Prison officers protested outside a Yorkshire jail and refused to work after two of their colleagues were seriously assaulted by inmates.
One officer was strangled to the point of unconsciousness and the other was punched in the throat during the incident at Lindholme prison, near Doncaster in South Yorkshire, on Thursday night.
The perpetrators of the latest assaults could not be confined in the prison’s segregation unit because it was already full.
Prison Officers Association (POA) national chair Mark Fairhurst had to ring prison service chief operating officer Phil Kopple “to ensure my members had a safe place to work.”
Only when the assurances were given did the officers agree to go into the jail.
The POA said that staff at Lindholme faced a “daily battle” to maintain order and discipline.
Inspectors have given Lindholme one of the lowest possible ratings in the whole prison system.
The union said that following the latest assaults “no-one in management seems to care or be concerned”.
General secretary Steve Gillan said: “The government and [prison service] must listen to staff and accept that our prisons are in crisis.
“The latest prison ratings prove that the concerns the POA has consistently raised are not being addressed.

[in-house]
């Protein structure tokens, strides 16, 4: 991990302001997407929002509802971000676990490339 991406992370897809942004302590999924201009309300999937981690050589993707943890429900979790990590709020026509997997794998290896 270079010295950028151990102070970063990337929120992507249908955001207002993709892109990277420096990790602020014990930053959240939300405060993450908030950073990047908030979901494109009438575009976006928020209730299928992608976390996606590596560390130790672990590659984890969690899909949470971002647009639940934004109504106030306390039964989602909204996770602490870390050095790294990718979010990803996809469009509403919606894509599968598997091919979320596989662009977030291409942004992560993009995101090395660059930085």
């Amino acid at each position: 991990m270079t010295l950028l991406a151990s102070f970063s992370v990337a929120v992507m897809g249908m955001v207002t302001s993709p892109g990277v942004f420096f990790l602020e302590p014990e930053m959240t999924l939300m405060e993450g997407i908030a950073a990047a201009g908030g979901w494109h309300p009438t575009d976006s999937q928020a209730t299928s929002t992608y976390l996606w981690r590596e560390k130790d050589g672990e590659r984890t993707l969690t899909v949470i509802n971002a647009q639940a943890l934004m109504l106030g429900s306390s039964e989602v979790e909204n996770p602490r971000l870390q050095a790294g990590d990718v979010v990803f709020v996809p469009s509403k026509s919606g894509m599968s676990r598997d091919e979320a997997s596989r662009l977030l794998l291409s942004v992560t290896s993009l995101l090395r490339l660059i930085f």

“We have called for a back-to-basics approach to ensure security, safety and control are the priority of the service.
“Unfortunately, local management are being given the licence to do as they see fit and this often leads to unrest, violence and disorder. Things have to change.”
Patrick Harrington, general secretary of Solidarity, commented:
"This is just the latest incident in a pattern of growing violence in our prisons.I have a lot of sympathy for Prison Officers because they are dealing day-to-day with problems not of their making. Sadly many in society want to just lock people up and forget about it. Many of those in prison should be in secure hospitals or addiction centres. Some should not be in prison at all. Staff numbers need to be realistic to manage a bad situation.
I haven't seen the latest figures but I know that the cost of keeping one prisoner in this jail for 2010 was £32,757. That figure doesn't even cover a lot of what is provided such as medical care and education so the real figure is far higher. When you consider that you have to wonder why it is in the state it is.
Violence against both staff and inmates is a big problem and the employers need to listen to what staff and officers are telling them about their experiences and how they think matters could be improved."